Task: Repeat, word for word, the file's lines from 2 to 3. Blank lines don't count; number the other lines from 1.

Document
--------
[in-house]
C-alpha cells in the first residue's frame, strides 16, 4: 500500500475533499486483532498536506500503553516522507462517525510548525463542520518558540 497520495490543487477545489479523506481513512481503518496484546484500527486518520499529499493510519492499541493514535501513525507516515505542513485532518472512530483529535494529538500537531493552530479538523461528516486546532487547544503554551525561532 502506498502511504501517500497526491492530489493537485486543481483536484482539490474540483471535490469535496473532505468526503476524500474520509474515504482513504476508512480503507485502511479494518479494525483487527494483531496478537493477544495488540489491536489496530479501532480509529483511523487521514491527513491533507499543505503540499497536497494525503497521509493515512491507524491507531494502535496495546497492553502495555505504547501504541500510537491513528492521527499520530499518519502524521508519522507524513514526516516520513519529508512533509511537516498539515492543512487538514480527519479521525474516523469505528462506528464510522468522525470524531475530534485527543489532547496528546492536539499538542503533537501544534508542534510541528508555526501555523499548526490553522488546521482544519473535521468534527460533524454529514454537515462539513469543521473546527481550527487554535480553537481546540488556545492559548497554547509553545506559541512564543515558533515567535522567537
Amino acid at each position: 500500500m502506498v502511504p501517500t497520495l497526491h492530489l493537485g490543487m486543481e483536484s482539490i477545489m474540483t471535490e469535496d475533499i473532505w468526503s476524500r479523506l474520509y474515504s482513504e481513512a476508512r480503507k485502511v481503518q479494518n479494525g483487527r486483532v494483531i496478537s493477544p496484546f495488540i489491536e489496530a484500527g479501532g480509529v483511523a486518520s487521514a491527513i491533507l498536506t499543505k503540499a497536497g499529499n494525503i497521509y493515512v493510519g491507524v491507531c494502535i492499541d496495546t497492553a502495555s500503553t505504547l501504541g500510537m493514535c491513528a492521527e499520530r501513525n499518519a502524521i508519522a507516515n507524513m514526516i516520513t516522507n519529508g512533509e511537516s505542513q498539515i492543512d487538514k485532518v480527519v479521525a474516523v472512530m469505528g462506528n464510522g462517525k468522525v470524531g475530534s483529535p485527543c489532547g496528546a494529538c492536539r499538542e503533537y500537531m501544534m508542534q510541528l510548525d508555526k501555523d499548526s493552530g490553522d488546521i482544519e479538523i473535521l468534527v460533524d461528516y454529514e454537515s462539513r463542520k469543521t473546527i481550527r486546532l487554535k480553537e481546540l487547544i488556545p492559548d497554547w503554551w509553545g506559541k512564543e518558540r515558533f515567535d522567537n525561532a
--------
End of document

C-alpha cells in the first residue's frame, strides 16, 4: 500500500475533499486483532498536506500503553516522507462517525510548525463542520518558540 497520495490543487477545489479523506481513512481503518496484546484500527486518520499529499493510519492499541493514535501513525507516515505542513485532518472512530483529535494529538500537531493552530479538523461528516486546532487547544503554551525561532 502506498502511504501517500497526491492530489493537485486543481483536484482539490474540483471535490469535496473532505468526503476524500474520509474515504482513504476508512480503507485502511479494518479494525483487527494483531496478537493477544495488540489491536489496530479501532480509529483511523487521514491527513491533507499543505503540499497536497494525503497521509493515512491507524491507531494502535496495546497492553502495555505504547501504541500510537491513528492521527499520530499518519502524521508519522507524513514526516516520513519529508512533509511537516498539515492543512487538514480527519479521525474516523469505528462506528464510522468522525470524531475530534485527543489532547496528546492536539499538542503533537501544534508542534510541528508555526501555523499548526490553522488546521482544519473535521468534527460533524454529514454537515462539513469543521473546527481550527487554535480553537481546540488556545492559548497554547509553545506559541512564543515558533515567535522567537
Amino acid at each position: 500500500m502506498v502511504p501517500t497520495l497526491h492530489l493537485g490543487m486543481e483536484s482539490i477545489m474540483t471535490e469535496d475533499i473532505w468526503s476524500r479523506l474520509y474515504s482513504e481513512a476508512r480503507k485502511v481503518q479494518n479494525g483487527r486483532v494483531i496478537s493477544p496484546f495488540i489491536e489496530a484500527g479501532g480509529v483511523a486518520s487521514a491527513i491533507l498536506t499543505k503540499a497536497g499529499n494525503i497521509y493515512v493510519g491507524v491507531c494502535i492499541d496495546t497492553a502495555s500503553t505504547l501504541g500510537m493514535c491513528a492521527e499520530r501513525n499518519a502524521i508519522a507516515n507524513m514526516i516520513t516522507n519529508g512533509e511537516s505542513q498539515i492543512d487538514k485532518v480527519v479521525a474516523v472512530m469505528g462506528n464510522g462517525k468522525v470524531g475530534s483529535p485527543c489532547g496528546a494529538c492536539r499538542e503533537y500537531m501544534m508542534q510541528l510548525d508555526k501555523d499548526s493552530g490553522d488546521i482544519e479538523i473535521l468534527v460533524d461528516y454529514e454537515s462539513r463542520k469543521t473546527i481550527r486546532l487554535k480553537e481546540l487547544i488556545p492559548d497554547w503554551w509553545g506559541k512564543e518558540r515558533f515567535d522567537n525561532a